As you may have read, this weekend was a little hectic for us and some of our app developer friends1. On Saturday we got word that users of 1Password for Mac were seeing the app fail to launch correctly. It took a few hours, but we diagnosed the problem and released an update that corrected the issue. This issue will only have affected users that downloaded 1Password for Mac directly from our website, so if you downloaded it from the Mac App Store you had a much more calm weekend than we did.
But alas, that story has already been told. Now it’s time for the nitty gritty technical details about all the forces that aligned against us that had us staring up a giant wall of crashing water like George Clooney and Mark Wahlberg.
Prologue: Not All Certificates Are Created Equal
There’s a lot of information to unpack in this post, but before I get started, I’d like to address an assumption I’m seeing far too many people making: that what happened to us was simply an issue of an expired certificate and that all we needed to do was create a new one, just like you do for SSL certificates.
That’s simply not true.
Developer certificates are much different than SSL certificates and serve a very different purpose. Unlike a simple SSL certificate, our developer certificate is used to sign 1Password and needs to be valid during build time. The expiry time of a certificate or provisioning profile should have no impact on whether or not macOS will allow an app to launch or not.
An analogy may be helpful here: if you think of the developer certificate as a carton of eggs, and 1Password as a cake, then it is important not to use expired eggs to make the cake. The fact that the eggs may expire a few days after making the cake should have no effect on the cake itself. After all, the cake is already made and delivered.
Jumping out of the galley and back into our developer world, an expired certificate typically doesn’t affect us until the next time we need to do a release, which would have been this week with our next betas. Certificates control our ability to sign new apps. They don’t affect existing released apps.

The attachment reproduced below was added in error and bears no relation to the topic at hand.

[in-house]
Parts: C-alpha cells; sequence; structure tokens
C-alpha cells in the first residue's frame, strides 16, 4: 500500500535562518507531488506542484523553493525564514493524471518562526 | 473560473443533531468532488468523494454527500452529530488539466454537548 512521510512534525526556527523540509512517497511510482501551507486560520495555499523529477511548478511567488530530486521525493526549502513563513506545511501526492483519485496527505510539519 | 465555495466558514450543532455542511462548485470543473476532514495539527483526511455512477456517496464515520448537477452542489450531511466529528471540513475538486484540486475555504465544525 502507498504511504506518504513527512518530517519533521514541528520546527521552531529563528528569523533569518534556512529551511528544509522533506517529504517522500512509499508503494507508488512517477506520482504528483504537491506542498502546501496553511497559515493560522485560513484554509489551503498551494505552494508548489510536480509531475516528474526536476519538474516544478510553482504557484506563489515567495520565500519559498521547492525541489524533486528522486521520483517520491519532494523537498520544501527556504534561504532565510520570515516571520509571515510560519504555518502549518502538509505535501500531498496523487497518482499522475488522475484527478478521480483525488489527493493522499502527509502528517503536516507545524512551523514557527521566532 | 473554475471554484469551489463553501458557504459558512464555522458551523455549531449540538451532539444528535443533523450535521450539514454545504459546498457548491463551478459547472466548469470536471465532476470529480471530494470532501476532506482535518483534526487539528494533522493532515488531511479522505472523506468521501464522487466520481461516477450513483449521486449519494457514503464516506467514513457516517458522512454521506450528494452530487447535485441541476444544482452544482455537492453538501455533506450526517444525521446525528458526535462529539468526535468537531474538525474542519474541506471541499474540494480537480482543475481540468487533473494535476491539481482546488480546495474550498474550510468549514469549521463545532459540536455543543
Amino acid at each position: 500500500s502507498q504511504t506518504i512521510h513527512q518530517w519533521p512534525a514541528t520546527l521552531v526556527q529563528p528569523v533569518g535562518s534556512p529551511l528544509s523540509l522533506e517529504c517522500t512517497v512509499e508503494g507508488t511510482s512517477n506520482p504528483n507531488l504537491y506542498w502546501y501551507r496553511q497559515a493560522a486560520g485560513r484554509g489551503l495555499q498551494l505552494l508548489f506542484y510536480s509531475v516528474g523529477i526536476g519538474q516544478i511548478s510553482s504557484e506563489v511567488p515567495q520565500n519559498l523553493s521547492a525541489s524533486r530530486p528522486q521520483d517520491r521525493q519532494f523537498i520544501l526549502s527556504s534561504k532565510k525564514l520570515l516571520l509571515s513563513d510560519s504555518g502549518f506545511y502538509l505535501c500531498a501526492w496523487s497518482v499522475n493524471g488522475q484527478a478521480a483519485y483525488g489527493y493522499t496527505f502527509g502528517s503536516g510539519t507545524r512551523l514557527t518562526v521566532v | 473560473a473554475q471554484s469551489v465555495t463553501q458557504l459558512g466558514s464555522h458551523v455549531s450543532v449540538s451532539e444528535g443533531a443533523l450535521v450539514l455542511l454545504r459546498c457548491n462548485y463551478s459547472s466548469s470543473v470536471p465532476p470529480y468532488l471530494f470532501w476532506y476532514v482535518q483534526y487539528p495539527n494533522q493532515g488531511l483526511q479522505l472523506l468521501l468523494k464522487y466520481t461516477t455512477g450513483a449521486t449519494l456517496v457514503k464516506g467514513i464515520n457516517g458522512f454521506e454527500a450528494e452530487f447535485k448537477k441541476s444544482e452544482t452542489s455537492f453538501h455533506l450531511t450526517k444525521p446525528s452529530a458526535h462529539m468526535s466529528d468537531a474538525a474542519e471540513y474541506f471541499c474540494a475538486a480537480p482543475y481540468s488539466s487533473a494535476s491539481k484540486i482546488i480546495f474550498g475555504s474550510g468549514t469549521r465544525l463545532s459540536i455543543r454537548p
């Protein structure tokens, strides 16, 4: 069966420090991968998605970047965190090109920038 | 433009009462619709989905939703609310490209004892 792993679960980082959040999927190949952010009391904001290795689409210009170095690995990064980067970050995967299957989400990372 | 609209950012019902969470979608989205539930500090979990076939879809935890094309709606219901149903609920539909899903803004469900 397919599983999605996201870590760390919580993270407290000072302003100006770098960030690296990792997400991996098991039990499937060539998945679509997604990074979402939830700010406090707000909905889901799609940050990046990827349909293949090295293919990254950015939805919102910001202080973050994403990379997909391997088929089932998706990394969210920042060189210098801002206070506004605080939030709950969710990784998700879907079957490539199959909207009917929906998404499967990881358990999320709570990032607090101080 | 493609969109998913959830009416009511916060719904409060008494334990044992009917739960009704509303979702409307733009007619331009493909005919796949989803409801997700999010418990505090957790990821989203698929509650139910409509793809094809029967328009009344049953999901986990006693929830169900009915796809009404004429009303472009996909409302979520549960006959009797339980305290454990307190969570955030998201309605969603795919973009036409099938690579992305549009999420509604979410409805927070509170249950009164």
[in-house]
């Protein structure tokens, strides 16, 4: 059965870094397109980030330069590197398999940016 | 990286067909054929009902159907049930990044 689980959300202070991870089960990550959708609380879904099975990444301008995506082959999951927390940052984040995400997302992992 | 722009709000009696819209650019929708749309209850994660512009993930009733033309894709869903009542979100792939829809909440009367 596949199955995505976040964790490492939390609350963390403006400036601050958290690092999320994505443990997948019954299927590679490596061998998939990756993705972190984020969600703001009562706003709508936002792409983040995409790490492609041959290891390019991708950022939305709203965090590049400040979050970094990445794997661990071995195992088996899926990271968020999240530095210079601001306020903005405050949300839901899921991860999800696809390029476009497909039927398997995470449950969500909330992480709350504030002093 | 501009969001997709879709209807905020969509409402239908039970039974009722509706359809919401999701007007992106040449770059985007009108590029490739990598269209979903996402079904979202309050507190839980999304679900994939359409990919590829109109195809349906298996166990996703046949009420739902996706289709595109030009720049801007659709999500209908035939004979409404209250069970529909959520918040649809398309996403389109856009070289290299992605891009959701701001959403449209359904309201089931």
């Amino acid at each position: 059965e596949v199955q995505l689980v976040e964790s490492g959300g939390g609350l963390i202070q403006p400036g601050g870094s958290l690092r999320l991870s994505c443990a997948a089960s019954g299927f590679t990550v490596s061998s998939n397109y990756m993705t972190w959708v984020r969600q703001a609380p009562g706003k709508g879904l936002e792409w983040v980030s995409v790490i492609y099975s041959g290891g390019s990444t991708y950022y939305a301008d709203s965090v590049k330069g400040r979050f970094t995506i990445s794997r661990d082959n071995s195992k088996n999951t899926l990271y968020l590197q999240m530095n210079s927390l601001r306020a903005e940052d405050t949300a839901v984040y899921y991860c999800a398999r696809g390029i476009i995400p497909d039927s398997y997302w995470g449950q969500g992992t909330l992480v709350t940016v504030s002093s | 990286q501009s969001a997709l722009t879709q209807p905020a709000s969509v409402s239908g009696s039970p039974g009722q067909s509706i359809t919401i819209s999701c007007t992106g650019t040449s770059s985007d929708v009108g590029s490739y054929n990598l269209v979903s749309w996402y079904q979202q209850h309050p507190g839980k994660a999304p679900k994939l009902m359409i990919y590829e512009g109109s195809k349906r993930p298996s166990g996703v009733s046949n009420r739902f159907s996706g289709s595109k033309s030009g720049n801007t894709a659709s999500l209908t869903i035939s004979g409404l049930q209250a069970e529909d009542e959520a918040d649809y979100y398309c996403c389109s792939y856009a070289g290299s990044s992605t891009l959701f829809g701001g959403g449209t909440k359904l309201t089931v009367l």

For example, we have some users still using 1Password 3 for Mac (hey there, if that’s you, you should really consider upgrading to a 1Password membership as soon as possible!). The first release of 1Password 3 was in 2009, around 8 years ago. Assuming a user is happy with 1Password 3, how long should they expect to be able to continue using the software they paid for? The only acceptable answer to that question is: as long as they feel like it.
Obviously there’s plenty of reasons for why a user would want to upgrade to newer versions, but the fact of the matter is that a user shouldn’t be reliant on us to keep providing updated builds of an unmaintained app just to keep it running. Unlike an SSL certificate, this isn’t something we can simply fix from our end. Fixing the issue we ran into this weekend is a matter of creating a new build of the app and having users update to the new version.
Taking a Tour of the Engine Room
To properly understand what happened, let’s take a step back and look at the different parts of this.
In Mac OS X 10.7 Apple introduced Gatekeeper. Gatekeeper is really quite awesome as it gives users control over what software is allowed to run on their system. The default is to allow software from verified and trusted developers: those apps that have been uploaded to the Mac App Store, or those signed with Developer ID certificates made available to the developer by Apple.
Gatekeeper ensures that apps that have been tampered with will refuse to run, and also provides Apple with a way to revoke certain certificates if a developer has been found to be doing harm (i.e. distributing Developer ID signed malware). These simple steps stop a wide variety of attack vectors and we think the world of Apple for having implemented this.
The next layer is the Provisioning Profile. Provisioning Profiles provide information about what the app can do, as well as who can run it. There are certain services on the Mac that require that the app include a Provisioning Profile. In our case, we needed to start using a Provisioning Profile when we added support for unlocking 1Password using Touch ID.